The revival is self-conscious. Those who advocate it are also aware of the obstacles and problems they face. Anak Agung Gede Oka Dalem, dance director of Tirta Sari of Peliatan (6 July 2003), says, “It’s difficult. But our challenge if we want to keep legong permanent is to resist these modern changes. Though it is hard. Finally we have to be tough; we have to call them [the dance students] in. The important thing is to keep it going. Bluntly, to keep the Peliatan style constant. Otherwise it will be lost. If it is to be eternal, we have to stir up the children, though this is already demanding.”

Dewa Ketut Alit of Pengosekan (27 June 2003) observed, “I want to plant it so it grows back. Why teach legong? So young children will come to feel it as classic and regard it as classic when adult. . . . It’s difficult to keep the tradition inside. But if from the beginning when they are little they see and absorb what is old, they come to feel attracted to it.”

Dr Wayan Dibia, a professor at ISI, the college of the arts in Denpasar (12 July 2003), takes a positive view:
We are hoping for a renaissance in Bali’s performing arts. Now there are several gambuh groups back performing. There are many, many semar pegulingan gamelans. Local people may be a little tired of gong kebyar, or may still love gong kebyar but don’t want to lose legong. In the old days, when a new form became popular usually it killed the old. That is not the case now. Villages can now afford to have different gamelans (for example, three in one banjar).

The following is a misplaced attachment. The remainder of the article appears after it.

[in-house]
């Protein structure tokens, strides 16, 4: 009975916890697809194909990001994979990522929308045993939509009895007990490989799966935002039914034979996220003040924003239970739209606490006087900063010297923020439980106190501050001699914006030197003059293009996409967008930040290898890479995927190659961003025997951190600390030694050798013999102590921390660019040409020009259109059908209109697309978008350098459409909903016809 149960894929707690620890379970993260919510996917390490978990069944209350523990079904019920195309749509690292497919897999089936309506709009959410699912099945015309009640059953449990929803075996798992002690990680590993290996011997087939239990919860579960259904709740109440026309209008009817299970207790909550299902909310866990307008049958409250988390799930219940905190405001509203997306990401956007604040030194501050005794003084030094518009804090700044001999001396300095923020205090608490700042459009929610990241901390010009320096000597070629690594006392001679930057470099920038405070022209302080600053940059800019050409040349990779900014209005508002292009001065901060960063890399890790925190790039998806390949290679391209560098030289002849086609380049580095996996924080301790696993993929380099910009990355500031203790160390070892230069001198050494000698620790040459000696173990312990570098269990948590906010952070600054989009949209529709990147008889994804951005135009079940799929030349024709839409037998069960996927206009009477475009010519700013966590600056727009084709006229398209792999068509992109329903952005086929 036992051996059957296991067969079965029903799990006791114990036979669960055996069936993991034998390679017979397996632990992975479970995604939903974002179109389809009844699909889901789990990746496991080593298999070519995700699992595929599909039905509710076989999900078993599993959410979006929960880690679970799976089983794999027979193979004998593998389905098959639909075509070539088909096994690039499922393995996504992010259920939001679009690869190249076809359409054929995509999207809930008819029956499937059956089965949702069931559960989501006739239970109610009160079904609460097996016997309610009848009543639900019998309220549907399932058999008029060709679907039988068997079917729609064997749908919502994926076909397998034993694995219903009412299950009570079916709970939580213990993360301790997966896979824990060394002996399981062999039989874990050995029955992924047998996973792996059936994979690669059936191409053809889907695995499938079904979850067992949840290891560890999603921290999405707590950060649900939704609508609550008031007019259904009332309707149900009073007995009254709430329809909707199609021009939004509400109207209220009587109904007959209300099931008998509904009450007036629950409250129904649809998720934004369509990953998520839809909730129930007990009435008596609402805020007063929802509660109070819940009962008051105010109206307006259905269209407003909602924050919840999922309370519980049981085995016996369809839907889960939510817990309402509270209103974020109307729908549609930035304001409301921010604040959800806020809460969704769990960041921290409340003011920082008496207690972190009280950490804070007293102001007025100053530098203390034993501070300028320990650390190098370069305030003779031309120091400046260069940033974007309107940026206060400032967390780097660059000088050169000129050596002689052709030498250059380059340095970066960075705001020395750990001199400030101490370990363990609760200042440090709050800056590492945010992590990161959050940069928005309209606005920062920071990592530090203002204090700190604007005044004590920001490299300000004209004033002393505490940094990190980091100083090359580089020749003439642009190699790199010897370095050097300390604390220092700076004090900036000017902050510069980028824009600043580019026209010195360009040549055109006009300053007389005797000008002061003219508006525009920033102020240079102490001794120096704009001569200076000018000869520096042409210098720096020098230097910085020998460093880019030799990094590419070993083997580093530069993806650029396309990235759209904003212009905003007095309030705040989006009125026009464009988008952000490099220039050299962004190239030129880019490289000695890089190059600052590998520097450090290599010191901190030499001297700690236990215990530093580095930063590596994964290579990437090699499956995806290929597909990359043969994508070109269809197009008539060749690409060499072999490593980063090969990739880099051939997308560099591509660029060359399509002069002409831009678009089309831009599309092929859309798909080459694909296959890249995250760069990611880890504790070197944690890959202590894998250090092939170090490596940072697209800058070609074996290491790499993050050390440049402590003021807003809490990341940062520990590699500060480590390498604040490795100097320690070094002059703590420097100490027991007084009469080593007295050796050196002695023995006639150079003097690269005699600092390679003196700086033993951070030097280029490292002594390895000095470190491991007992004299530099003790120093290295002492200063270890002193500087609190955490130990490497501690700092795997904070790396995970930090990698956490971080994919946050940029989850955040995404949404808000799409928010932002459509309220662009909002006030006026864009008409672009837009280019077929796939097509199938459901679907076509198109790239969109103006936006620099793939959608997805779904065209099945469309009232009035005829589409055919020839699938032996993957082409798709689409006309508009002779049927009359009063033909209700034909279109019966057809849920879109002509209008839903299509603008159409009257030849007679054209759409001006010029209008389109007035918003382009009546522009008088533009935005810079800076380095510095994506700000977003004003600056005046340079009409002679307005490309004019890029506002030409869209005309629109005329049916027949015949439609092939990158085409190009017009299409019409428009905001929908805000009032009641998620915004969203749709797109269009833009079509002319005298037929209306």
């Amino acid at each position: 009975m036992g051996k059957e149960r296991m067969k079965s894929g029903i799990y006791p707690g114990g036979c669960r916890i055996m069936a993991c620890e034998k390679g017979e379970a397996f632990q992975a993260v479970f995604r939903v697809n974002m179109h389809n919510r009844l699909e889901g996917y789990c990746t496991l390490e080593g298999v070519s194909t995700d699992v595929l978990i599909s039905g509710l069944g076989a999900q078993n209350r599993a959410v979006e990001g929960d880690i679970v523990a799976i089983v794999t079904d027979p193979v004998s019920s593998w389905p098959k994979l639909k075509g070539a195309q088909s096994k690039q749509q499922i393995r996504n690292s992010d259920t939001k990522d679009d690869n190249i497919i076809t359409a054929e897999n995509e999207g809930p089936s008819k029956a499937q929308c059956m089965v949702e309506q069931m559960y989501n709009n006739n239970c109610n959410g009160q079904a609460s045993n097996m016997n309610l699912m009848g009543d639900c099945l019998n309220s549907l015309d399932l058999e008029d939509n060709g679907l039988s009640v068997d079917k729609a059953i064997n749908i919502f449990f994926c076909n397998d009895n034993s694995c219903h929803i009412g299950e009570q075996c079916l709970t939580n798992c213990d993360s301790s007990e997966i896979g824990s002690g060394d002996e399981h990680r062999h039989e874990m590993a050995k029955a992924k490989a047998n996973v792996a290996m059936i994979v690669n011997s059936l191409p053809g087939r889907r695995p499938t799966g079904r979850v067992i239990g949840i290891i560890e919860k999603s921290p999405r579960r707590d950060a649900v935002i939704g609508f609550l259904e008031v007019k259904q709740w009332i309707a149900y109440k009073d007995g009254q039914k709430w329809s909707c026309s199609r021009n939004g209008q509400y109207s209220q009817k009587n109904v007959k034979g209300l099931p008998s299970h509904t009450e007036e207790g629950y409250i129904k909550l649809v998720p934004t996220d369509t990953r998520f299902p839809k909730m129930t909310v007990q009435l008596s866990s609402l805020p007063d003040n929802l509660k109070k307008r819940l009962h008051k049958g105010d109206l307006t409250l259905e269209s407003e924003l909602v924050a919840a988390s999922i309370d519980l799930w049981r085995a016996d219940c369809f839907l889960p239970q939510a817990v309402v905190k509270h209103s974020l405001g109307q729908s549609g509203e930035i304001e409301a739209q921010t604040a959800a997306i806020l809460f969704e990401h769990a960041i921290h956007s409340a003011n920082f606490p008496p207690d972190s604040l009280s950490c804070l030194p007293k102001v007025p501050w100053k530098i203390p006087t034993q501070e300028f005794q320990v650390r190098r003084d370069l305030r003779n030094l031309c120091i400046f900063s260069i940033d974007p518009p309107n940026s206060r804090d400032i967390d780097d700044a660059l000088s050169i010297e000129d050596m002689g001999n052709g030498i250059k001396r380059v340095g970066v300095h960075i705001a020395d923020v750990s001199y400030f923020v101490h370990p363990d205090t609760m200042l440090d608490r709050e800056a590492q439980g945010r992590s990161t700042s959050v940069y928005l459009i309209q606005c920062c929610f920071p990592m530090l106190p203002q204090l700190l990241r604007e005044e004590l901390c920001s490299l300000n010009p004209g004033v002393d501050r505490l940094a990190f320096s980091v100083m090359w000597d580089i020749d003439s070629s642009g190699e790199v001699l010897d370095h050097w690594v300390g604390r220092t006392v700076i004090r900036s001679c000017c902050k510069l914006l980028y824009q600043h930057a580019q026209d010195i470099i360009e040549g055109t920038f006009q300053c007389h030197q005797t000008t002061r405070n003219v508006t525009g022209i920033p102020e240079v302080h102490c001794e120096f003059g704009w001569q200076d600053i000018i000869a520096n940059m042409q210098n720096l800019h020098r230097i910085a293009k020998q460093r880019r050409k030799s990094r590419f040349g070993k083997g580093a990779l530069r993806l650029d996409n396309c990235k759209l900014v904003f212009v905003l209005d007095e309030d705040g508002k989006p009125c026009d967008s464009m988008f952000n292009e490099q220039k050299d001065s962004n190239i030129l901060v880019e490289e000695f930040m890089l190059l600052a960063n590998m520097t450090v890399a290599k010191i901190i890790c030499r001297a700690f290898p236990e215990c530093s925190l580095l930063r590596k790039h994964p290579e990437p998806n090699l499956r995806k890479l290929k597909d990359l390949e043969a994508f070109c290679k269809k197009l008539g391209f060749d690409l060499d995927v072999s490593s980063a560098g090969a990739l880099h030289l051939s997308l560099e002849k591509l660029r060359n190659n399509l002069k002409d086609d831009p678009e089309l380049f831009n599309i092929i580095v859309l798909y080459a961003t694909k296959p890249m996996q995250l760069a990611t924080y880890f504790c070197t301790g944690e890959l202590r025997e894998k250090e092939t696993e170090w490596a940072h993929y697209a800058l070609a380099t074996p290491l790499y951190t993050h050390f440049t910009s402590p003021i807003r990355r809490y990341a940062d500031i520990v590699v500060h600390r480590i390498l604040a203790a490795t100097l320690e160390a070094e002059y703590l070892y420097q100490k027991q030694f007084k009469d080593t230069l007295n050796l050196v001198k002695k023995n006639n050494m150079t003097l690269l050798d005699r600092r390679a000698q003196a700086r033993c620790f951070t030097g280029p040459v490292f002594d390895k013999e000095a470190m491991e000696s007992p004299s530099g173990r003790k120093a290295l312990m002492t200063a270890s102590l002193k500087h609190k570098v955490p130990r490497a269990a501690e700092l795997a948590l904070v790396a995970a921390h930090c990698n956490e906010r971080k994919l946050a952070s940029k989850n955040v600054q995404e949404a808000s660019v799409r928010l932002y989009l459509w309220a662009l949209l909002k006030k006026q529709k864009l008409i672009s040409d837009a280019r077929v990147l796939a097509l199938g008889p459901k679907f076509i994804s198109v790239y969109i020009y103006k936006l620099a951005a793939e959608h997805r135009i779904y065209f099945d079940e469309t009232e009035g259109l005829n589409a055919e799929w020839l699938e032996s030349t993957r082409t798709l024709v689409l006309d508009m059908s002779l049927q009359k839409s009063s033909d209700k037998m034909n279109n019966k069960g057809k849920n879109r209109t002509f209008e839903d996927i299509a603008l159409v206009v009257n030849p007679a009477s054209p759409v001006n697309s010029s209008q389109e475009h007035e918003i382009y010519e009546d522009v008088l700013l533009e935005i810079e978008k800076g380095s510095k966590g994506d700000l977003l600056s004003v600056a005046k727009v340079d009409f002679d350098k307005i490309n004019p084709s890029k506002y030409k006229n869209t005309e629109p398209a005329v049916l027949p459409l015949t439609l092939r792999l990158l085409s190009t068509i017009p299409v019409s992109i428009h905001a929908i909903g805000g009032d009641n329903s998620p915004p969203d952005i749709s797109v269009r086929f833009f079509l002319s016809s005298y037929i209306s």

This is a big hope for more revival of legong in future. This is the challenge of the Bali Arts Festival: to provide space and room for this. These various moves toward the revival of legong were mostly uncoordinated. Many arose from the independent decisions of local performing troupes. In Bali, it is common for geographically close groups to have no interest in or knowledge of what their neighbors are doing. Nevertheless, the overall impression was of resurgence in Peliatan and adjacent villages, along with concern for and commitment to the perpetuation of the legong dance genre.